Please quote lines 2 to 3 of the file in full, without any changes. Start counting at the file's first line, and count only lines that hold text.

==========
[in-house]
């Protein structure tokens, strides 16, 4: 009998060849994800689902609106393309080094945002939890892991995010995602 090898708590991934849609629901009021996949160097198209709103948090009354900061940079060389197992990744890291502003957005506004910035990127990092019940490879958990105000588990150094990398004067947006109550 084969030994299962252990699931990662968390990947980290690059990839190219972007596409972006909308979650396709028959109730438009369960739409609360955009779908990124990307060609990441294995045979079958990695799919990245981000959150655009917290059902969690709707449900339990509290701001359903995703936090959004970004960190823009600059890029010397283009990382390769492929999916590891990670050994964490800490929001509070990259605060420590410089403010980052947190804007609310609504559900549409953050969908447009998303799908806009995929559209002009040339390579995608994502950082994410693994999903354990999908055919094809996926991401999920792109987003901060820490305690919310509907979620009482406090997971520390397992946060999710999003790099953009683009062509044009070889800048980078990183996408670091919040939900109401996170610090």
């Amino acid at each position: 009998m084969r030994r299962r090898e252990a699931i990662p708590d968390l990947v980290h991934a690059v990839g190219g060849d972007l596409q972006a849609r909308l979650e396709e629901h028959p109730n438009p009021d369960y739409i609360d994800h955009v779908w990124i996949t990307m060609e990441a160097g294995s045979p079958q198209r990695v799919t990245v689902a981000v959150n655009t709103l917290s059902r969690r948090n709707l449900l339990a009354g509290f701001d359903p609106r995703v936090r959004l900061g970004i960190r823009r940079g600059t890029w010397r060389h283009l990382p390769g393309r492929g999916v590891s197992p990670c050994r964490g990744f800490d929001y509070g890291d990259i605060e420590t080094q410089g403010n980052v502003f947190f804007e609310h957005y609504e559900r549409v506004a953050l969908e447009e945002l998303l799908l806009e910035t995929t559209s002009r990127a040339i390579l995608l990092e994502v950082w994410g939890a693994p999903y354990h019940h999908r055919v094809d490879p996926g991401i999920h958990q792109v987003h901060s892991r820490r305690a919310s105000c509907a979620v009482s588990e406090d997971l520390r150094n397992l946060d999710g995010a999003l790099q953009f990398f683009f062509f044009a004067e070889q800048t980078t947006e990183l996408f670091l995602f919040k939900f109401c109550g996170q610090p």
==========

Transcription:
């Protein structure tokens, strides 16, 4: 009998060849994800689902609106393309080094945002939890892991995010995602 090898708590991934849609629901009021996949160097198209709103948090009354900061940079060389197992990744890291502003957005506004910035990127990092019940490879958990105000588990150094990398004067947006109550 084969030994299962252990699931990662968390990947980290690059990839190219972007596409972006909308979650396709028959109730438009369960739409609360955009779908990124990307060609990441294995045979079958990695799919990245981000959150655009917290059902969690709707449900339990509290701001359903995703936090959004970004960190823009600059890029010397283009990382390769492929999916590891990670050994964490800490929001509070990259605060420590410089403010980052947190804007609310609504559900549409953050969908447009998303799908806009995929559209002009040339390579995608994502950082994410693994999903354990999908055919094809996926991401999920792109987003901060820490305690919310509907979620009482406090997971520390397992946060999710999003790099953009683009062509044009070889800048980078990183996408670091919040939900109401996170610090």
């Amino acid at each position: 009998m084969r030994r299962r090898e252990a699931i990662p708590d968390l990947v980290h991934a690059v990839g190219g060849d972007l596409q972006a849609r909308l979650e396709e629901h028959p109730n438009p009021d369960y739409i609360d994800h955009v779908w990124i996949t990307m060609e990441a160097g294995s045979p079958q198209r990695v799919t990245v689902a981000v959150n655009t709103l917290s059902r969690r948090n709707l449900l339990a009354g509290f701001d359903p609106r995703v936090r959004l900061g970004i960190r823009r940079g600059t890029w010397r060389h283009l990382p390769g393309r492929g999916v590891s197992p990670c050994r964490g990744f800490d929001y509070g890291d990259i605060e420590t080094q410089g403010n980052v502003f947190f804007e609310h957005y609504e559900r549409v506004a953050l969908e447009e945002l998303l799908l806009e910035t995929t559209s002009r990127a040339i390579l995608l990092e994502v950082w994410g939890a693994p999903y354990h019940h999908r055919v094809d490879p996926g991401i999920h958990q792109v987003h901060s892991r820490r305690a919310s105000c509907a979620v009482s588990e406090d997971l520390r150094n397992l946060d999710g995010a999003l790099q953009f990398f683009f062509f044009a004067e070889q800048t980078t947006e990183l996408f670091l995602f919040k939900f109401c109550g996170q610090p």